Aaron Arrowsmith (1750 - 1823)
Detailed early C19th map of the British Islands, by Aaron Arrowsmith, from the greatest English mapmaker of the late C18th.
From Arrowsmith, A new general atlas.
Aaron Arrowsmith (1750-1823)
“Easily the foremost cartographer of his time” (Tooley)
The Arrowsmiths were the leading British map publishers in the early 19th century founded by Aaron Arrowsmith. Born in an impoverished family, at Winston, Durham, 14 July 1750. He came to London about 1770, and although self taught he established himself as a land surveyor, and working for other publishers such as Faden and Cary. In 1790 he set up in his own establishment in Castle Street, Long Acre as a publisher and engraver. His first production was A Chart of the World on Mercator’s Projection, Showing all the New Discoveries. This was published on 1st April 1790, and fore-shadowed the direction of his contribution to geography. He was to concentrate his considerable energies on the production of large scale general charts, recording of the latest geographical discoveries.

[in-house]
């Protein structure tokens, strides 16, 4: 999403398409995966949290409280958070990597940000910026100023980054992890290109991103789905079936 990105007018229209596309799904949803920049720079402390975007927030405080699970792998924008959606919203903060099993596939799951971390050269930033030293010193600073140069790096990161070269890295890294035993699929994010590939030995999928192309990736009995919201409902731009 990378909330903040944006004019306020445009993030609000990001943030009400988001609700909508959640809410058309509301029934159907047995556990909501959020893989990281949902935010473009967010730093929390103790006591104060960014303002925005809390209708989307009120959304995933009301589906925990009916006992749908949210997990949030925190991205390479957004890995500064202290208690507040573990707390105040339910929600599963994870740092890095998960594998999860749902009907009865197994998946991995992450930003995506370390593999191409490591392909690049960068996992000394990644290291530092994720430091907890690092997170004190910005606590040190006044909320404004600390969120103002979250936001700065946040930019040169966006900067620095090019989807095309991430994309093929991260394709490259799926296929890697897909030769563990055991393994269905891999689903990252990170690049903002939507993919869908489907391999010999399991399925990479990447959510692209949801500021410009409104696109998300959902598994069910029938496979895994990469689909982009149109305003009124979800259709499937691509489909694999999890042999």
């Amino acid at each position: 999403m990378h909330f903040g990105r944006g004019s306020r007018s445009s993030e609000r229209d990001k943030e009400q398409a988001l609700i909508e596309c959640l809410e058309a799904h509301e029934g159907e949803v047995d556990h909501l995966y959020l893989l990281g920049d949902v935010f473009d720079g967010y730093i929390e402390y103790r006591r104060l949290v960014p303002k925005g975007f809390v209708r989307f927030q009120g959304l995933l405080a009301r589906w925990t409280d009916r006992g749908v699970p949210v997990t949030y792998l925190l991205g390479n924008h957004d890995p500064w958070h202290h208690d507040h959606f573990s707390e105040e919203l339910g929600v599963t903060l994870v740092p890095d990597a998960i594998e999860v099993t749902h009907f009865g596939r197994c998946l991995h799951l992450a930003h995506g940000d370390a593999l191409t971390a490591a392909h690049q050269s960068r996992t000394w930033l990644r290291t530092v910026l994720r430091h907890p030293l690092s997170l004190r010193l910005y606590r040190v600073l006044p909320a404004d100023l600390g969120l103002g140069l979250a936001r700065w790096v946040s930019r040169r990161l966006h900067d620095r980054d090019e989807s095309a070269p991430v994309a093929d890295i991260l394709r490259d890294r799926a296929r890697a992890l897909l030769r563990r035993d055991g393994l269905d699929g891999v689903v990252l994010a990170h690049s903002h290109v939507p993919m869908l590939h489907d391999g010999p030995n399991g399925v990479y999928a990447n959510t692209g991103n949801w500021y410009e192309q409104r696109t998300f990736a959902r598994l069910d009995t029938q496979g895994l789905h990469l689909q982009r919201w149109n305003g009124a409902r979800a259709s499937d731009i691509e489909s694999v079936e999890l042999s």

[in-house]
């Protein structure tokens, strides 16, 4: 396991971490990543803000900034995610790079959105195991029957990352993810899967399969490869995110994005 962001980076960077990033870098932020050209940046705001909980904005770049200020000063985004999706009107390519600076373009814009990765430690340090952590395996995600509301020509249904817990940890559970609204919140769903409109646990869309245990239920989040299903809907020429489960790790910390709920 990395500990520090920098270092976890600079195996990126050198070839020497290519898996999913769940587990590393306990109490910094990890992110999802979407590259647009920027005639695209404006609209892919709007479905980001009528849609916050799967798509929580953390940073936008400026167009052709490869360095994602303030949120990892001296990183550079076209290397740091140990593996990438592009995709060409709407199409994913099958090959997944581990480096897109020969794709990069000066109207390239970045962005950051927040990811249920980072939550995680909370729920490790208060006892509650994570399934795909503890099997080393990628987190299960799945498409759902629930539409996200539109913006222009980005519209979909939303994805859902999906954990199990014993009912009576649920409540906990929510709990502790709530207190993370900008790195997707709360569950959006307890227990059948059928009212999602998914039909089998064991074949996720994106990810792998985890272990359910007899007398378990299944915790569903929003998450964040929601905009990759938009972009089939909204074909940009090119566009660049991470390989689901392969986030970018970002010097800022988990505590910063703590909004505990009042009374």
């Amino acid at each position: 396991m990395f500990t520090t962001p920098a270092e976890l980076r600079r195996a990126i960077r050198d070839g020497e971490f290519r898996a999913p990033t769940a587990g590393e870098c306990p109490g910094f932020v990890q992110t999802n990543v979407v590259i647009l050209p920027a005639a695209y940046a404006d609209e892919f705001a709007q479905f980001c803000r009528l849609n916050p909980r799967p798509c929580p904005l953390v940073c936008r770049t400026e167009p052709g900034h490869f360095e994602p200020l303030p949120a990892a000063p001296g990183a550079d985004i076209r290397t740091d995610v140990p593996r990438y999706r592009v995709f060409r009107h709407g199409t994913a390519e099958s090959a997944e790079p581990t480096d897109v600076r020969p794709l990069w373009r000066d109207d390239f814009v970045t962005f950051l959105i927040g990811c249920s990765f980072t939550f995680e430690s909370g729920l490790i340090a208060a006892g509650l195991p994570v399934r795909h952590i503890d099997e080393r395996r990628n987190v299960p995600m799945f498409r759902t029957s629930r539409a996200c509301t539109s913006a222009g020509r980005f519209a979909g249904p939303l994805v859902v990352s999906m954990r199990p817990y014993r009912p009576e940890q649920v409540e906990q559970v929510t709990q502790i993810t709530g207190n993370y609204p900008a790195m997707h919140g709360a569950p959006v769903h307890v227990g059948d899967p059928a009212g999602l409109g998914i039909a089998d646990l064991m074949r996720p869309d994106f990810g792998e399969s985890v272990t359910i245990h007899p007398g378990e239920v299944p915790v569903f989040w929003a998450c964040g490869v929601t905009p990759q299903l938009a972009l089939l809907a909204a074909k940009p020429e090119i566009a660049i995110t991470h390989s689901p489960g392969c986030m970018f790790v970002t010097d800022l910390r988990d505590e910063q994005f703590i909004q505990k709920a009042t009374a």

His maps were sold singly in sheets or collections but not in published atlas format and constantly revised. He was hydrographer to the Prince of Wales from about 1810 and subsequently Hydrographer to George IV. He used the material of important contemporary explorers such as Bass, Flinders and Colnett and had the confidence of travellers who sent him their manuscripts or information for inclusion in his maps. He received assistance from Dalrymple, Rennell, the Hudson Bay Company, the Ordance Office and the East India Company.
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